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Elemental
Your life, sourced by science. A publication from Medium about health and wellness.

Yoga

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Experiment with props, try new classes, and maybe even ditch your screen

Photo courtesy of the author

Yoga is an ever-evolving, ancient practice with South Asian origins. But for many people living in the West, yoga has meant something very specific for the past several decades: thin, lithe, usually white women bending in spandex in a minimalist hardwood floor studio.


It can help reduce stress and boost your mood

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Over the past four decades, scientific research has proved that laughter has a profound effect on our bodies and minds.


The dangers of ‘spiritual bypass’ and expecting too much from tarot, astrology, yoga, and crystals

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Social media is full of photos of glitter baths and crystal-strewn tarot readings. Therapists are learning astrology to better understand their clients. Maybe it’s due to collective burnout or post-2016 political stress; either way, it’s clear that self-care has exploded in popularity.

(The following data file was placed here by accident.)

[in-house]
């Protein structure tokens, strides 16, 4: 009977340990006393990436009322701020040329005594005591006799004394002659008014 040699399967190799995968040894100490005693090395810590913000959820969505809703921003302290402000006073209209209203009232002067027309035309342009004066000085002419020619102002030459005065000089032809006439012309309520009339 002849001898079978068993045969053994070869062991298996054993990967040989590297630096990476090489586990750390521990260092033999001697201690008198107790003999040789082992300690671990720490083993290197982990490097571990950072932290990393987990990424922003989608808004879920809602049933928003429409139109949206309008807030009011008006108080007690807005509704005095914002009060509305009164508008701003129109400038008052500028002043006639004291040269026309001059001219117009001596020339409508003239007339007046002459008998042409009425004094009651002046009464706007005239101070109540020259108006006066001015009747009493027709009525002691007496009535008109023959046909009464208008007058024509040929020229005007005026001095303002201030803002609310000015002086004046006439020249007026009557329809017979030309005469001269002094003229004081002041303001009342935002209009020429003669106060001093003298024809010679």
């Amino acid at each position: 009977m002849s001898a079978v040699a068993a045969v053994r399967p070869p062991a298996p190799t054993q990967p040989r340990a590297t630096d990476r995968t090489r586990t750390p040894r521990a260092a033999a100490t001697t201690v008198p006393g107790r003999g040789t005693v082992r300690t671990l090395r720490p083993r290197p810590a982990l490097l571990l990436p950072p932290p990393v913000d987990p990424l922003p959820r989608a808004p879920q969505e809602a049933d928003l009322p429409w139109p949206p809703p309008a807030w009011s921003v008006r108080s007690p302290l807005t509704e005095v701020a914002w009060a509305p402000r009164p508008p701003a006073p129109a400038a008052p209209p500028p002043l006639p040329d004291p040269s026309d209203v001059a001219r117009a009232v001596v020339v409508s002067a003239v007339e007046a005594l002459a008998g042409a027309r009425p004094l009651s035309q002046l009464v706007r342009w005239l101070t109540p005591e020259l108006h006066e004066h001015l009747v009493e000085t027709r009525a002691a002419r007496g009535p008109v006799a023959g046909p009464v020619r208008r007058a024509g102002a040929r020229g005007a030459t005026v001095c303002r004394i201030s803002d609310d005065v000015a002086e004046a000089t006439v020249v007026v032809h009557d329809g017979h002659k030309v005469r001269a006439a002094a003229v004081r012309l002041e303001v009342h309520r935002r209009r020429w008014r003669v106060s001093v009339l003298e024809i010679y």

Adriene Mishler, the woman behind YouTube’s most popular yoga channel, explains the process behind her viral ascent to wellness stardom

Photos courtesy of Adriene Mishler

Yoga can be an intimidating practice. Falling out of a tree pose and into the person next to you isn’t always the best experience for a beginner. Adriene Mishler, who has called herself “the people’s yogi,” has gained a massive online following for her archive of YouTube yoga classes that people can stream from home.


Here’s what the research says about online yoga practices (and how to make them work for you)

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Since the beginning of January, over 1.8 million people have set out to complete a 30-day online yoga challenge posed by the most popular YouTube yoga channel — Yoga With Adriene — which boasts nearly 5 million subscribers.


The Health Diaries

‘I’ve let go of the need to practice wellness for other people.’

There are many ways to live a healthy life. The Health Diaries is a weekly series about the habits that keep notable people living well.


And yes, even slow, boring, inefficient workouts are good for you

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As a millennial with much-higher-than-the-national-average student debt, I spent years managing feelings of disappointment, fear, stress, and even stretches of depression by engaging in intense exercise. I would run six quick miles at least three days a week, rapidly lift weights in as many boot camp classes as I could fit in, and zoom through vinyasas in hot yoga. Moving fast was a form of avoidance that still made me feel accomplished.

Elemental

Your life, sourced by science. A publication from Medium about health and wellness.

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